- Support your document on either side of the monitor.
- Be at the same distance from your eyes as the display screen to avoid frequent changes of focus and you should be able you to look from one to the other without moving your neck or back.
Contrary to popular belief, sitting, which most people believe is relaxing, is hard on the back. Sitting for long periods of time can cause increased pressure on the intervertebral discs — the spongy discs between the vertebras. Sitting is also hard on the feet and legs. Gravity tends to pool blood in the legs and feet and create a sluggish return to the heart.
The following recommendations can help increase comfort for computer users:
- "Dynamic sitting", don’t stay in one static position for extended periods of time.
- When performing daily tasks, alternate between sitting and standing or take small walking breaks throughout the day.
- The chair back should have a lumbar support.
- Adjust height of backrest to support the natural inward curve of the lower back.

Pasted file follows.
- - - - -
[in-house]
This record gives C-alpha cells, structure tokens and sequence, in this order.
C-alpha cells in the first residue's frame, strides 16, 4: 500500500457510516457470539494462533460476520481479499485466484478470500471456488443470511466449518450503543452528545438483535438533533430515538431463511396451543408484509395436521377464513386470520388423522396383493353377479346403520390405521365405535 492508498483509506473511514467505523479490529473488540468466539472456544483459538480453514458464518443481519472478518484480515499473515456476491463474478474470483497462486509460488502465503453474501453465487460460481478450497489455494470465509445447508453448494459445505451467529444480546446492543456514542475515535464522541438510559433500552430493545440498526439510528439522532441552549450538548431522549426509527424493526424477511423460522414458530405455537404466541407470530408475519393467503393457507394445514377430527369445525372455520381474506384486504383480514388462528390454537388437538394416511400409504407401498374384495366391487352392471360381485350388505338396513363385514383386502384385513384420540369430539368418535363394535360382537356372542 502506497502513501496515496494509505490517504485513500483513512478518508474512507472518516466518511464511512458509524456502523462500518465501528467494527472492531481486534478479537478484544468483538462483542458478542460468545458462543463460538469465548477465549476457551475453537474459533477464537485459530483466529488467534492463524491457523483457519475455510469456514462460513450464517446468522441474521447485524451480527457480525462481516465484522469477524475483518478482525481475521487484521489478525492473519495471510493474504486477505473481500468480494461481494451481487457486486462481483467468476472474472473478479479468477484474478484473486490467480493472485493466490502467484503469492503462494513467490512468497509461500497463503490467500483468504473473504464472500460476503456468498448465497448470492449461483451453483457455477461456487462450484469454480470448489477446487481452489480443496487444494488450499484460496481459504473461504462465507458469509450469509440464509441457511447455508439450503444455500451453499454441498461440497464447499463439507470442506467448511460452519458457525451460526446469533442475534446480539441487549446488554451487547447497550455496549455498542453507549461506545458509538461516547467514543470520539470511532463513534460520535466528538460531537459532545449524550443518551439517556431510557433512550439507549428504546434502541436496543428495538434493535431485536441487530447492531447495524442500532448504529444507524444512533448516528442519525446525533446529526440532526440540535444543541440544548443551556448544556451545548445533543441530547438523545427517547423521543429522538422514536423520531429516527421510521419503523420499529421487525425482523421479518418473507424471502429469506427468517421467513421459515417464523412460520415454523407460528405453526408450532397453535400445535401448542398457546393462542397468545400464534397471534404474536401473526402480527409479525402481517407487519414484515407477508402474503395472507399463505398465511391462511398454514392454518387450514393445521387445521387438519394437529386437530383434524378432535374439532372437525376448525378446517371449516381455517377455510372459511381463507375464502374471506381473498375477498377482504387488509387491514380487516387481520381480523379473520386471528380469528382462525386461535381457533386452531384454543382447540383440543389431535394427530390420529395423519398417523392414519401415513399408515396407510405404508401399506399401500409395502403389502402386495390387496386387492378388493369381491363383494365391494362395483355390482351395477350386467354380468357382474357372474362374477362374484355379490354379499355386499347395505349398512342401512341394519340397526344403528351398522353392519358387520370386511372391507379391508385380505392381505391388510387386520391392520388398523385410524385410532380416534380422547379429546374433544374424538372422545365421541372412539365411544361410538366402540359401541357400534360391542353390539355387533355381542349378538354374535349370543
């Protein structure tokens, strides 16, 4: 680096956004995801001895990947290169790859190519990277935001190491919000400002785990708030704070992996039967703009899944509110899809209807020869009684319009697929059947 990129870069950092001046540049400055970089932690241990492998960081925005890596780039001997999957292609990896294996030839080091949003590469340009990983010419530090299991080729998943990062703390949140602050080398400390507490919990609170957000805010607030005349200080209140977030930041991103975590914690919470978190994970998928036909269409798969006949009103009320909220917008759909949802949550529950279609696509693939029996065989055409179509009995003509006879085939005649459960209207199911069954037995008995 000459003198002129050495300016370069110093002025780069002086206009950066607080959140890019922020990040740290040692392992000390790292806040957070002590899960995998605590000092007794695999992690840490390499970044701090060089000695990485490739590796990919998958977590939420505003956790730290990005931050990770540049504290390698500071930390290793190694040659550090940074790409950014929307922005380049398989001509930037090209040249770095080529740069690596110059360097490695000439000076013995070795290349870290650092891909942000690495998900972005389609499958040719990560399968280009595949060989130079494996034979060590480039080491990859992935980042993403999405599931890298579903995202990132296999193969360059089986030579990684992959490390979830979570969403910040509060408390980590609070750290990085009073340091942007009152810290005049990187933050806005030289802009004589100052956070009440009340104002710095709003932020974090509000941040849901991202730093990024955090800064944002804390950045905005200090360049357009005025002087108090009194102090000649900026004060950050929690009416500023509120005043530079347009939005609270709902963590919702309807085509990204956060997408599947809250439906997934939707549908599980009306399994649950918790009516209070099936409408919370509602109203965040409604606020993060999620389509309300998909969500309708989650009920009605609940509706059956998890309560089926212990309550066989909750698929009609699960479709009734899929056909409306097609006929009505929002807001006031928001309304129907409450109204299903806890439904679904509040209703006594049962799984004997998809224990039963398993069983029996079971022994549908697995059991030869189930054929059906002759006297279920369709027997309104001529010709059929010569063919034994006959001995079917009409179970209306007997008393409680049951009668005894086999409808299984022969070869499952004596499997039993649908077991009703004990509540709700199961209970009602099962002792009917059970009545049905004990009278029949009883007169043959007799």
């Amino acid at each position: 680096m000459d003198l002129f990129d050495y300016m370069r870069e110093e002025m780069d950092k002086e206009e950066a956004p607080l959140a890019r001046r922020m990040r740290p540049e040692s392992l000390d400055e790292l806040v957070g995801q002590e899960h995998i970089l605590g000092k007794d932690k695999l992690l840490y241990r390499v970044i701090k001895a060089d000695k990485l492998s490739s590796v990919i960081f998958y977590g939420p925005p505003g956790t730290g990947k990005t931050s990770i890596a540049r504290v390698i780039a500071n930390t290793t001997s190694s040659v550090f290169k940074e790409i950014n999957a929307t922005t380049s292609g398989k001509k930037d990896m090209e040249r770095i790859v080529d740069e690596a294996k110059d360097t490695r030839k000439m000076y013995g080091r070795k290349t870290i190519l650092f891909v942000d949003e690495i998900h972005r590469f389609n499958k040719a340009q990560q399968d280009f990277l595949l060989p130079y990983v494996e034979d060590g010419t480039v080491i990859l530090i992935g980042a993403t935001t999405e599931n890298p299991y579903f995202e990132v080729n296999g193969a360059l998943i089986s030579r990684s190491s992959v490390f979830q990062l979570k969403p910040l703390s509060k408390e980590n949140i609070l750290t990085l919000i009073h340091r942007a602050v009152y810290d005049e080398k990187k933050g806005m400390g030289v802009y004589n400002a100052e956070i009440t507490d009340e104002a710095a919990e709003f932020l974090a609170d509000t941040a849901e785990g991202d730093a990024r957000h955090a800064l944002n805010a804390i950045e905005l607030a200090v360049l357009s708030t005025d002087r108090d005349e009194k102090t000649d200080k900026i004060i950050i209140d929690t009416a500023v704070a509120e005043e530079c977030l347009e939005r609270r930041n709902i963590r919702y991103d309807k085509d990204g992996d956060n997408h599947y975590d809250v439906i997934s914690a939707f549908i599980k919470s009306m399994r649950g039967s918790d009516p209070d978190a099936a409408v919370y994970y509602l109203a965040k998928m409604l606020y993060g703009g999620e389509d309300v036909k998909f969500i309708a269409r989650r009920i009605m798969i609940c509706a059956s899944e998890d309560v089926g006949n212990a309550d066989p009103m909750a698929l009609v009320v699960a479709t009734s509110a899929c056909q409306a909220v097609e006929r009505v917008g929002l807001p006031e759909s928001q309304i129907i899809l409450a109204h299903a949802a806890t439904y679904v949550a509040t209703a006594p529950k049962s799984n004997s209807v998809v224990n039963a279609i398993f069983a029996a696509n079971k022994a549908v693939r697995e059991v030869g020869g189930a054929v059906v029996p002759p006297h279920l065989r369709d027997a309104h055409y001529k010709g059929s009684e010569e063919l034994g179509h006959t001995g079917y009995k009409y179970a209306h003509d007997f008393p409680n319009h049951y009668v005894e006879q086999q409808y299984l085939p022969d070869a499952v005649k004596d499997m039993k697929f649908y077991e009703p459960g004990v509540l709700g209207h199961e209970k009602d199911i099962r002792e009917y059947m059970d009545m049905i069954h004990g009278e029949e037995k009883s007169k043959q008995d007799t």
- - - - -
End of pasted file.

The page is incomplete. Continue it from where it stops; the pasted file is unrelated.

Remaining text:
- It may be useful to use a rolled towel, lumbar roll or cushion to support the low back.
- The angle of the back rest is subjective but the trunk and upper legs should form an angle between 90 to 115 degrees.
- Adjust height of chair so feet rest flat on floor
- Sit upright in the chair with the low back against the backrest and the shoulders touching the backrest.
- Thighs should be parallel to the floor and knees at about the same level as the hips.
- Back of knees should not come in direct contact with the edge of the seat pan. There should be 2-4 inches between the edge of the seat and the back of the knee
- Arm rests should be removable and the distance between the arm rests should be adjustable.
- Adjust height and/or width of armrests so they allow the user to rest arms at their sides and relax/drop their shoulders while keyboarding.